Back
 


• To have children create, perform and make critical judgements
   about artistic productions in order to add an artistic dimension
   to their daily life.
• To encourage participants to think about vital natural spaces
   for wildlife, and the components of specific environments.

Colour is part of our lives.
Look at the ways we can see and understand colour.

• To teach children about colour theory and its vocabulary.
• To introduce participants to new art concepts and vocabulary.
• To use the visual arts as a form of communication.
• To give participants an opportunity to create art
• To show them how to apply colour and design elements
   to specific project.
• To have them work with new materials, techniques
   and processes.
• To have them relate colour and design to the themes
   in All Nothing.
• To have participants share their art and their opinions
   with others.
• To invite children to think about vital natural spaces
   for wildlife, and the components that support life
   in specific environments.

 


PLANE
Each of the surface areas, usually vertical, representing distance or depth in a scene, either real or represented (in a drawing, painting or photography).

FOREGROUND
In a painting, photograph or other image, the part of the image that appears nearest to the observer and that contains people, objects or features that attract the most attention.
There is a beluga in the foreground.

MIDDLE GROUND
The part of an image or view that is neither very near nor very far away.
From the top of the hill we could see the ocean and, in the middle distance, the village.

BACKGROUND
The part of an image that appears farthest away, generally containing features that are less important than the main subject.
The artist did not paint the backgrounds to his pictures himself; his students did.
She has photographed them against many different backgrounds.
The scene was filmed against a background of dark fir trees.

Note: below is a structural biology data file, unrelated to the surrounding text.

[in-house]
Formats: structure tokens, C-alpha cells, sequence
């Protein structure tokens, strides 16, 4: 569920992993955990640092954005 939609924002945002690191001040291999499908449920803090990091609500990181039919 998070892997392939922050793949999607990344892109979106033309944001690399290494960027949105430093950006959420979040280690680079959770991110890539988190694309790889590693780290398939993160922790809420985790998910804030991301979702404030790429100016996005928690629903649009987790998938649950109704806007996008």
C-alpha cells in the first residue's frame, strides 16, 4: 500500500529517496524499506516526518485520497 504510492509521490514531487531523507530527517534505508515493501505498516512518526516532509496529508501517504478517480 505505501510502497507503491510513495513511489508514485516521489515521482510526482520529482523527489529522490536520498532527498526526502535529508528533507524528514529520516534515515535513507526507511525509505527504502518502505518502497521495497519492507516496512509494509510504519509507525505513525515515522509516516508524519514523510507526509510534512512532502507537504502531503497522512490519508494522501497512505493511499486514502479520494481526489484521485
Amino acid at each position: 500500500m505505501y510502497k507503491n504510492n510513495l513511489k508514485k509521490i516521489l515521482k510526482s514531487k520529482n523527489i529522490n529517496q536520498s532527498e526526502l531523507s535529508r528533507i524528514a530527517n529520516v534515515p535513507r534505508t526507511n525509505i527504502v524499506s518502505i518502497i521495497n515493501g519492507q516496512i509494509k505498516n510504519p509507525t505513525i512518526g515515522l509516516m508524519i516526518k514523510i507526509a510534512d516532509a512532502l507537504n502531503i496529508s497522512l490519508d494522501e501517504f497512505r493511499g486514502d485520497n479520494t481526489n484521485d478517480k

Preliminary Activity #5: What is a Set?
- No materials required.

Activity #5: Designing a Set or a Background

- Recycled board
- Pencil, eraser
- Paint (brushes and/or sponges, water containers, paper towels), markers, crayons,
   oil pastels (alone or in combination)

 
Preliminary Activity #5:
What is a Set?


Group discussion
A theatre set or scenery provides information for the audience and creates atmosphere for the actors (puppeteers) to bring their story to life. Knowing what information you want the audience to have, you can design scenery that will give them a glimpse into the world your puppet characters inhabit.

The background is the largest part of the set. It usually creates the illusion of a room or an open space outdoors.

Discuss notions of foreground, middle ground and background.
- Objects that you want to appear farther
   away should be smaller, less colourful,
   less detailed and higher in the picture plane
   (higher up in the composition).
- Objects that you want to appear closer
   should be bigger, painted in brighter colours,
   more detailed and placed lower on the
   picture plane (lower in the composition).
- What kind of information do you want the
   audience to have?
- What will your set look like?
- How will you make sure that the puppets
   in the foreground stand out?
- Will the background be realistic or abstract?
- What colours will you use? Why?
- Will the backdrop have many details?
- How will the scenery enhance your story?


Activity #5:
Designing a Set or a Background


Materials
- Recycled board
- Pencil, eraser
- Paint (brushes and/or sponges, water containers, paper towels), markers, crayons,
   oil pastels (alone or in combination)

Use a large piece of recycled board or cardboard (Call a furniture or home improvement store to ask if they would be willing to donate materials for your set).

Use a pencil to quickly sketch out the design. Remember the background is just that. You should not put in too many details: you want the puppets in the foreground to stand out.

Using paint, pastels, crayons or a combination of those, colour the scenery. With paint you can use sponges to cover big areas quickly and evenly. You can do the same with crayons and pastels by turning them on their sides. Add important details at the end.

NEXT ACTIVITY  >>>



Your suggestions:
Share your comments with us

Name:
Email:
School:
Grade:
Title of your comments: 

Comments: